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Office of the Circuit Executive U.S. Court of Appeals for the Ninth Circuit  
Case Name:
Case Number: Date Filed: 
99-30171 12/15/00 



UNITED STATES OF AMERICA,                             No. 99-30171
                                                     D.C. No.
v.                                                    CR 99-05084-RJB

SERGIO FRESNARES-TORRES,                              ORDER AND
Defendant-Appellant.                                  OPINION

Appeal from the United States District Court
for the Western District of Washington
Robert J. Bryan, District Judge, Presiding

Argued and Submitted
October 2, 2000--Seattle, Washington

Filed October 18, 2000
Order Filed December 15, 2000

Before: Alfred T. Goodwin, Arthur L. Alarcon, and
M. Margaret McKeown, Circuit Judges.

Opinion by Judge Goodwin

Miriam Schwartz, Assistant Federal Public Defender,
Tacoma, Washington, for the defendant-appellant.

Arlen Storm, Assistant United States Attorney, Tacoma,
Washington, for the plaintiff-appellee.

The memorandum disposition filed October 18, 2000, is
redesignated as an authored opinion by Judge Goodwin, with

Judge McKeown has voted to deny the petition for rehear-
ing en banc, and Judges Goodwin and Judge Alarcon recom-
mended denial.


The full court has been advised of the petition for rehearing
en banc and no active judge has requested a vote on whether
to rehear the matter en banc. Fed. R. App. P. 35.

The petition for rehearing en banc is DENIED.

The appellant's request for this court to stay its reconsider-
ation of the appeal pending the Supreme Court's action on a
petition for certiorari from a Fifth Circuit case, Luna-
Dominguez v. United States, Docket No. 00-5204 is DENIED.

GOODWIN, Circuit Judge:

Sergio Fresnares-Torres appeals his conviction for illegal
reentry after deportation in violation of 8 U.S.C.S 1326(a).
We have jurisdiction pursuant to 28 U.S.C. S 1291, and we

On or about December 29, 1998, a Special Agent of the
Immigration and Naturalization Service encountered
Fresnares-Torres at the Pierce County Jail in Tacoma, Wash-
ington. Fresnares-Torres was subsequently proven to have
been previously deported in July 1994 or 1995 subsequent to
his conviction for Conspiracy to Deliver a Controlled Sub-
stance. He had no permission from the United States Attorney
General to return to the United States. The district court
accepted Fresnares-Torres's plea of guilty to the Information
and sentenced him to 46 months' imprisonment, a term that
reflects a sentence enhancement in light of Fresnares-Torres's
conviction for an aggravated felony prior to deportation.
Appellant argues that the fact of his prior conviction is an ele-
ment of the offense of illegal reentry, and the government's
failure to charge this fact in the indictment amounts to revers-
ible error.


[1] The fact of a prior conviction constitutes a penalty fac-
tor, and not an element of the offense, under 8 U.S.C.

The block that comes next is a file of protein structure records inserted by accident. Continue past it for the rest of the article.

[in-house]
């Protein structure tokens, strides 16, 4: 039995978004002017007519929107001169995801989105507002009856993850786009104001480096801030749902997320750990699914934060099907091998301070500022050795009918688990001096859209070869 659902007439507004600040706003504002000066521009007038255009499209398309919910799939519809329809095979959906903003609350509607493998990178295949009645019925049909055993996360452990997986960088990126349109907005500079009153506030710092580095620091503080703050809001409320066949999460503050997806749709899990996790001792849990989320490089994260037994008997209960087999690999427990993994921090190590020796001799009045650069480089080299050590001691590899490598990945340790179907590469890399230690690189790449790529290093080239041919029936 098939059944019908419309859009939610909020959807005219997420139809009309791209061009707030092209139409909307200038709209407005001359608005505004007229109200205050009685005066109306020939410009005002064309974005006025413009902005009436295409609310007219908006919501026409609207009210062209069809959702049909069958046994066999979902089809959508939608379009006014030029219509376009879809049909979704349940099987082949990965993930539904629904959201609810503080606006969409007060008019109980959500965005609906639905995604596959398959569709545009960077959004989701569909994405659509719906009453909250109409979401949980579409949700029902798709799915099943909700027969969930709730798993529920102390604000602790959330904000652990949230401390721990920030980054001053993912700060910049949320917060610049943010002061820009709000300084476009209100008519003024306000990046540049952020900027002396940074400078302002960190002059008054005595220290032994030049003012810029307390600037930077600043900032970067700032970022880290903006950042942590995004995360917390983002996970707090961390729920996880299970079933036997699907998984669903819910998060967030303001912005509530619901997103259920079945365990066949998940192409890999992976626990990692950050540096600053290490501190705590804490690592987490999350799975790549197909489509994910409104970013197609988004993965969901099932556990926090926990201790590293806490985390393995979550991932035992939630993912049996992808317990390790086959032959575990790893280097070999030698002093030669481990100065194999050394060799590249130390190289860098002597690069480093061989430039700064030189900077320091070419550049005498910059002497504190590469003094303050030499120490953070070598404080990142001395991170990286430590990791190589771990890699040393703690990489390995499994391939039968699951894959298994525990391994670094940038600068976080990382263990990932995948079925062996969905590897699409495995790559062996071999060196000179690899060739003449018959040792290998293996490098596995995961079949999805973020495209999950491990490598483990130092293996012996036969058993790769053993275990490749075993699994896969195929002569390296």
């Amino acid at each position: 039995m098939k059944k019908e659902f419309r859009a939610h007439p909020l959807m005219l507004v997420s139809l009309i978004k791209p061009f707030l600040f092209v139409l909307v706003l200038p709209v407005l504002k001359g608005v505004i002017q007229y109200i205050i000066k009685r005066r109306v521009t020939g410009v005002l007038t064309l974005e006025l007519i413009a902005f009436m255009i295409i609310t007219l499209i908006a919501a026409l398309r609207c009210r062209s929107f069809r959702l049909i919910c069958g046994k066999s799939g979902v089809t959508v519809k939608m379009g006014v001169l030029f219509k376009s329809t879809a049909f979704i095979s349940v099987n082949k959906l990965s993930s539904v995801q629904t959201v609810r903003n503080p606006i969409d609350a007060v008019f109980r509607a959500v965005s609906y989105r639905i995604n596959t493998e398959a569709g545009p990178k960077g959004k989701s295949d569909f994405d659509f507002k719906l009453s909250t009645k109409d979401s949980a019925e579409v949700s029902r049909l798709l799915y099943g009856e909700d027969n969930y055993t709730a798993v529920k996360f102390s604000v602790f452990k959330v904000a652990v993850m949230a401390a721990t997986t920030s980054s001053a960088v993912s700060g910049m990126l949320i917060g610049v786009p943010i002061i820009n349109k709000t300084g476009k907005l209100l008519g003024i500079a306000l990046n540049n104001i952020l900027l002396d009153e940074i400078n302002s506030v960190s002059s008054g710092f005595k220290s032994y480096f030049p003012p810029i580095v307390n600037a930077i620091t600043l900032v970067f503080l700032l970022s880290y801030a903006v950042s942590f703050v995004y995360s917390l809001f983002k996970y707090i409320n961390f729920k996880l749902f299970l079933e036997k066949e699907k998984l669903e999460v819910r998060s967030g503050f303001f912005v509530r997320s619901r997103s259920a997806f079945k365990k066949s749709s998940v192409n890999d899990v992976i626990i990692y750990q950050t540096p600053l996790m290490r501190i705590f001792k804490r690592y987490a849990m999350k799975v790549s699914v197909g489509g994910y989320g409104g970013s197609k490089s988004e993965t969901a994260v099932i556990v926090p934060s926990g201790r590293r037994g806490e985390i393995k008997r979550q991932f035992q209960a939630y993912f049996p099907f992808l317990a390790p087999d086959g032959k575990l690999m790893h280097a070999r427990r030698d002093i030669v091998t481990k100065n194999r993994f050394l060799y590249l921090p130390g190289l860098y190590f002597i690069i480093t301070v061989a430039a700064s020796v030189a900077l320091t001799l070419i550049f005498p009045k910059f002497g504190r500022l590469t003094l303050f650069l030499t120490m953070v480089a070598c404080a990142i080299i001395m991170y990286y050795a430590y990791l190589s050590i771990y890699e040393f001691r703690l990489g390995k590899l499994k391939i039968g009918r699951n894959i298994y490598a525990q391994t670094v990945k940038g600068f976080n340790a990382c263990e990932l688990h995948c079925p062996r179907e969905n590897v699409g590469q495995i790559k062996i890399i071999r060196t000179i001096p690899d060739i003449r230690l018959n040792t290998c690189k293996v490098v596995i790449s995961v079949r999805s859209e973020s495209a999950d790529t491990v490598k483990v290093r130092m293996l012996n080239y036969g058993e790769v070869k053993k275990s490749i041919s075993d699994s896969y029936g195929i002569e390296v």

S 1326(b)(2), and therefore need not be charged in the indict-
ment. "Other than the fact of prior conviction, any fact that
increases the penalty for a crime beyond the prescribed statu-
tory maximum must be submitted to a jury, and proved
beyond reasonable doubt." Apprendi v. New Jersey, 120 S. Ct.
2348, 2362-63 (2000). In Apprendi, the Supreme Court con-
cluded that "the certainty that procedural safeguards attached
to any `fact' of prior conviction . . . mitigated the due process
and Sixth Amendment concerns otherwise implicated in
allowing a judge to determine a `fact' increasing punishment
beyond the maximum of the statutory range." Id. at 2362.
Accordingly, a prior conviction is the only factor that
increases a penalty beyond the statutory maximum that need
not be submitted to a jury. See also Jones v. United States,
526 U.S. 227, 248 (1999) ("[R]ecidivism increasing the maxi-
mum penalty need not be so charged.").

Apprendi therefore preserved the specific holding of
Almendarez-Torres v. United States, 523 U.S. 224, 226
(1998) that 8 U.S.C. S 1326(b)(2)--the subsection increasing
the penalty for previous deportation following conviction of
an aggravated felony--was a mere penalty provision for
recidivist behavior and did not define a separate offense.
Appellant's contention that Apprendi cannot be followed
without disregarding Almendarez-Torres (and vice-versa) is
therefore mistaken. United States v. Pacheco-Zepeda, No. 99-
50720, 2000 WL 1781662 (9th Cir. Dec. 6, 2000).

[2] There is no dispute that the matter before us concerns
the fact of a prior conviction--the defendant's aggravated fel-
ony conviction for Conspiracy to Deliver a Controlled Sub-
stance. The plain language of the Apprendi holding thus
makes clear that the government was not required to charge
the fact of this conviction in the Information and prove its
existence to a jury beyond a reasonable doubt.


There was no error in the sentence enhancement imposed
by the district court which was well within the guideline range
on the facts of this case.